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IMF: war sets back the global recovery

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IMF: war sets back the global recovery

The International Monetary Fund (IMF) recently released its latest World Economic Outlook (WEO). Overall, the picture has worsened compared to the last full WEO in October 2021 and relative to the January 2022 WEO update. In this Macro Flash Note Sam Jochim summarises the main changes.

Sam Jochim
Sam Jochim

Downgrades to economic growth

For 2022, the IMF is now forecasting global economic growth of 3.6% (see Table 1), 0.8 percentage-points lower than projected in the January update and 1.3 percentage-points lower than in October. The 2023 world growth outlook has also been downgraded slightly, from 3.8% to 3.6%. A large combination of factors has led to this reduced forecast, with the IMF highlighting individual shocks interacting in ways which are difficult to predict. As a result, there are significant downside risks to the latest projections in the WEO.

Table 1 – The IMF’s latest World Economic Outlook Projections (% change)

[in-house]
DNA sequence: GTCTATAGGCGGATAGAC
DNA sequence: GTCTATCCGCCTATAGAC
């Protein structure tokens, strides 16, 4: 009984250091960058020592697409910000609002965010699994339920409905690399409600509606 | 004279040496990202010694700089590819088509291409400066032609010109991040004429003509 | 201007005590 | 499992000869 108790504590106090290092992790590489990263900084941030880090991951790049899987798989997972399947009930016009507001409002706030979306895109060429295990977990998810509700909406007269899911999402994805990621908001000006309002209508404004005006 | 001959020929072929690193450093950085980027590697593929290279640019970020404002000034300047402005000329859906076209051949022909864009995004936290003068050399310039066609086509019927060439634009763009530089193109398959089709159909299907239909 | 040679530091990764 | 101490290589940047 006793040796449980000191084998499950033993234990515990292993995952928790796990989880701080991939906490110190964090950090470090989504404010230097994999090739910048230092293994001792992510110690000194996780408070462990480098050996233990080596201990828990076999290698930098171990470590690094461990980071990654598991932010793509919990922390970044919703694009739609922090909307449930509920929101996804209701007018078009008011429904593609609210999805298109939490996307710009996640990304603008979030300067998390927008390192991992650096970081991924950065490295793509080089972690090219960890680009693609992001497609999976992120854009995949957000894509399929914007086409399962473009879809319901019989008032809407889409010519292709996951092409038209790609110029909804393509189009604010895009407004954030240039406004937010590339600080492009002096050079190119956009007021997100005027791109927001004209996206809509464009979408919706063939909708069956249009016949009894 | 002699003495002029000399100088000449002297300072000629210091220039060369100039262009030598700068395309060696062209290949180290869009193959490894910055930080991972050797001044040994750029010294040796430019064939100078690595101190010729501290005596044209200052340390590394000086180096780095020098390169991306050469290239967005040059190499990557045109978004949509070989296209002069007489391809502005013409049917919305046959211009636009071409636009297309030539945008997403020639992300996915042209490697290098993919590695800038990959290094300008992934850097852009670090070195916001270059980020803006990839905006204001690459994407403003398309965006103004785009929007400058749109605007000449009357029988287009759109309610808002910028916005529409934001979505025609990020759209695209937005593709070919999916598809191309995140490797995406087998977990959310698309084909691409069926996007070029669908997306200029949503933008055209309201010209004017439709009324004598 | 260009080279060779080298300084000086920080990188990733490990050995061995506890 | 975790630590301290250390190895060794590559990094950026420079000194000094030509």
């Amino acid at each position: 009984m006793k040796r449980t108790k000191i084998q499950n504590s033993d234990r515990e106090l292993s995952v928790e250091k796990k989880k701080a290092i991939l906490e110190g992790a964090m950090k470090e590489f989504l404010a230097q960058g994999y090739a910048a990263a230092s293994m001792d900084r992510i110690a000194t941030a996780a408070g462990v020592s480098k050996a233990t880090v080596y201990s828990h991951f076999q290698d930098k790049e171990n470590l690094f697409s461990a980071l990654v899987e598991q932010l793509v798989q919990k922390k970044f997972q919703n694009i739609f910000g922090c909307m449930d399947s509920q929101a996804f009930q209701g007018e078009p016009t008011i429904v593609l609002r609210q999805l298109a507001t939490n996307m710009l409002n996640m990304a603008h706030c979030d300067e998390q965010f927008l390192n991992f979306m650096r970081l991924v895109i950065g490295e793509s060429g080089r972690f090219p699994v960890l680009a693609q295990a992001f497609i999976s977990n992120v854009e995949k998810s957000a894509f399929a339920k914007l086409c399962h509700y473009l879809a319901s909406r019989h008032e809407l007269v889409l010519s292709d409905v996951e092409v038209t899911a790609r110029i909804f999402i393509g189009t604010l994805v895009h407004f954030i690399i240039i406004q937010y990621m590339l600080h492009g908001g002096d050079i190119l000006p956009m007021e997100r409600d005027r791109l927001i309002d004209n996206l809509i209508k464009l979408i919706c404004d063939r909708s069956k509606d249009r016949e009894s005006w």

Table 1.png

Source: IMF

The IMF noted tighter financial conditions and a reduction in fiscal support as important factors in the downgrades to growth projections. Weaker demand as inflation reduces disposable income and impacts consumption was also a key factor. Countries which import large proportions of commodities, such as India, are highlighted as being particularly affected through this channel. Weaker demand due to lower disposable income will also lead to reduced exports. Contrasting this, the WEO highlighted that commodity exporters further away from the war will benefit from higher prices. Consequently, the IMF upgraded growth projections for Latin America and the Caribbean, and the Middle East and Central Asia. The WEO emphasised that countries with close economic ties to Russia are particularly affected by the war, resulting in large downgrades for the eurozone and Europe. The downgrade in Europe was also heavily influenced by the projection of a 35% and 8.5% contraction in GDP for Ukraine and Russia respectively, although there is a large amount of uncertainty regarding these numbers given the ongoing developments of the war.